Battle of the Careers: Challenges Dual-Career Couples Face during a Relocation

Decision , Feature — By on June 20, 2013

Corporate relocations can be complex. When dual-career couples are asked to move, it can complicate things even further. Rapoport and Rapoport

define dual-career couples as “two individuals whose jobs require a high degree of commitment and continuous developmental character.” Asking a spouse/partner to leave a high-profile career might not go over so well, or it may even result in a split home while an employee completes a temporary assignment. It is becoming more important to address the job search needs of a transferees’ spouse/partner since 79% of married or partnered employees are dependent on a second income .

For a spouse whose career is thriving and on a targeted course, their opinion of the job search won’t be, “I’m open to whatever.” It will be more along the lines of, “I’m a nuclear medicine scientist who needs to continue my work in a university research laboratory.” This might not be easy to find in, say, Deadwood, South Dakota. A study conducted by Chevron

determined that the number one factor that most affected an employee’s acceptance of a transfer was if their spouse/partner had career options in the new location. The employee may be concerned if the spouse/partner’s industry is not prominent in another area. This brings up the possibilities of career transitions or additional education to maximize the time they are on assignment. Career coaching is a great way to discuss all the possibilities for the individual’s career and ways to make a successful transition into a new industry.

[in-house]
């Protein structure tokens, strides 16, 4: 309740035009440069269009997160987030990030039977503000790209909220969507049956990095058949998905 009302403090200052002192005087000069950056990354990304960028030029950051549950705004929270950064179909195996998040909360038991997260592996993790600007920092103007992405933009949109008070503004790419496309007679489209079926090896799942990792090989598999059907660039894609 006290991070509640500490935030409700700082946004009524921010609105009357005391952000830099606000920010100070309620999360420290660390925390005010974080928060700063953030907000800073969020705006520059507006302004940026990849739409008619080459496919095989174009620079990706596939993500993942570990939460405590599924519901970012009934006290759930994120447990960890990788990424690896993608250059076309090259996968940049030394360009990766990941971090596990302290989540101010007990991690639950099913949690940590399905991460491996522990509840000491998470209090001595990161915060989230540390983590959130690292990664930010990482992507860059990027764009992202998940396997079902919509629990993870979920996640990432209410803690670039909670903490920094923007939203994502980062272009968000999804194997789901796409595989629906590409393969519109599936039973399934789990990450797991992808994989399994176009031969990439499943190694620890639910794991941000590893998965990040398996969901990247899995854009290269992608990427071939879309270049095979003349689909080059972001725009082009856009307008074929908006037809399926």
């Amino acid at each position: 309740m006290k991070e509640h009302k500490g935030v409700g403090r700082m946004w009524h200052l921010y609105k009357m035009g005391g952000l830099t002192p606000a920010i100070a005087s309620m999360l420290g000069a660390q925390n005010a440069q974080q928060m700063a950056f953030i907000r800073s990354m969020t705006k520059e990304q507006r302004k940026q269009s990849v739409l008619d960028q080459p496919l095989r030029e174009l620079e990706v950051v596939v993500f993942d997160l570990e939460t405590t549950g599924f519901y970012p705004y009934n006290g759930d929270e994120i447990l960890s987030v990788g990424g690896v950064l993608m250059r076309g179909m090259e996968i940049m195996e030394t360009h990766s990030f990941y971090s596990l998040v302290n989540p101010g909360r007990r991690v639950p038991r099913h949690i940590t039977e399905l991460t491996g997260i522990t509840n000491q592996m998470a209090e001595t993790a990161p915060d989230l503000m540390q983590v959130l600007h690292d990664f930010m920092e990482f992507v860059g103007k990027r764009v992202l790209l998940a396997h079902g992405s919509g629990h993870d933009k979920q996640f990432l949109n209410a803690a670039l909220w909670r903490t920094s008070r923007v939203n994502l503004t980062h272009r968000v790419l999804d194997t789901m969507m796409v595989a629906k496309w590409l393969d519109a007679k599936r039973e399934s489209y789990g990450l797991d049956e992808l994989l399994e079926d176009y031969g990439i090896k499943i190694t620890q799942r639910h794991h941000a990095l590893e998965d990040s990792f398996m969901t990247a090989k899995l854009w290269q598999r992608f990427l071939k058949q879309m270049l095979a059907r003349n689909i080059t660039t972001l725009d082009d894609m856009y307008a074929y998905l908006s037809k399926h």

An article by the American Psychological Association

points out that even when a job search is going well, it can still be stressful for a couple. This stress can manifest itself in other areas if it is ignored. In a previous post on Coping with Grief after a Move , we discussed the importance of acknowledging struggles and maintaining open communication during the time of transition. It’s important to focus on staying on the same team when the career tug-of-war is going on. Couples need to take time to sit down with each other to establish their career goals and advancement prospects to determine which opportunities to pursue.  This doesn’t necessarily mean that each relocation will promise the best options for both careers, but in the long run, there should be equal opportunities to grow and achieve their aspirations.

Compromise will more than likely be needed throughout a relocation. If a spouse/partner gives up a job so an employee can accept a new assignment, it’s an opportunity to explore several options for continuing his or her career. While a new position might not be identical to the one that was left behind, it can be a stepping stone to building a new network and reevaluating a career.

For additional job search resources, check out our post on Covering the Bases for Job Search Success

Ashlee Ayers is on the Resume Team at Vandover

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